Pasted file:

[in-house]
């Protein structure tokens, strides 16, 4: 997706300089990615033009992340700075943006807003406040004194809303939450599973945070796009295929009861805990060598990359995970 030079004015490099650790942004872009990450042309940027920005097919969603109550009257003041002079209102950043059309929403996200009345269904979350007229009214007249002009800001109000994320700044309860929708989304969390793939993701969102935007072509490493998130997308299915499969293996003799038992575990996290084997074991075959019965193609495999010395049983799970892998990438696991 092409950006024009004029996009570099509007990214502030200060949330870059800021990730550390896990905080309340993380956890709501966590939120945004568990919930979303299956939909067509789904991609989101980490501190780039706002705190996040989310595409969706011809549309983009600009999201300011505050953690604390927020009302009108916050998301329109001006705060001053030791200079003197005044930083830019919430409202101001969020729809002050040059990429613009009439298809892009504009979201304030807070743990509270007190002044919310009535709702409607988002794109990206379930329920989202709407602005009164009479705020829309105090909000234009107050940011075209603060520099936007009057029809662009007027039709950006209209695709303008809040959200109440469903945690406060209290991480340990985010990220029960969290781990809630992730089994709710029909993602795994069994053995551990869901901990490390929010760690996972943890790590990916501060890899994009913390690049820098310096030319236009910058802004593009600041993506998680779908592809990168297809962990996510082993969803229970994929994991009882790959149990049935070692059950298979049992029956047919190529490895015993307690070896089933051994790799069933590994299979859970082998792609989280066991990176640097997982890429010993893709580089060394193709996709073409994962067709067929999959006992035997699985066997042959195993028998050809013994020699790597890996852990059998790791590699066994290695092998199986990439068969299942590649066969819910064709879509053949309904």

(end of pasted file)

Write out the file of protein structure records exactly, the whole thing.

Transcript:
[in-house]
């Protein structure tokens, strides 16, 4: 997706300089990615033009992340700075943006807003406040004194809303939450599973945070796009295929009861805990060598990359995970 030079004015490099650790942004872009990450042309940027920005097919969603109550009257003041002079209102950043059309929403996200009345269904979350007229009214007249002009800001109000994320700044309860929708989304969390793939993701969102935007072509490493998130997308299915499969293996003799038992575990996290084997074991075959019965193609495999010395049983799970892998990438696991 092409950006024009004029996009570099509007990214502030200060949330870059800021990730550390896990905080309340993380956890709501966590939120945004568990919930979303299956939909067509789904991609989101980490501190780039706002705190996040989310595409969706011809549309983009600009999201300011505050953690604390927020009302009108916050998301329109001006705060001053030791200079003197005044930083830019919430409202101001969020729809002050040059990429613009009439298809892009504009979201304030807070743990509270007190002044919310009535709702409607988002794109990206379930329920989202709407602005009164009479705020829309105090909000234009107050940011075209603060520099936007009057029809662009007027039709950006209209695709303008809040959200109440469903945690406060209290991480340990985010990220029960969290781990809630992730089994709710029909993602795994069994053995551990869901901990490390929010760690996972943890790590990916501060890899994009913390690049820098310096030319236009910058802004593009600041993506998680779908592809990168297809962990996510082993969803229970994929994991009882790959149990049935070692059950298979049992029956047919190529490895015993307690070896089933051994790799069933590994299979859970082998792609989280066991990176640097997982890429010993893709580089060394193709996709073409994962067709067929999959006992035997699985066997042959195993028998050809013994020699790597890996852990059998790791590699066994290695092998199986990439068969299942590649066969819910064709879509053949309904």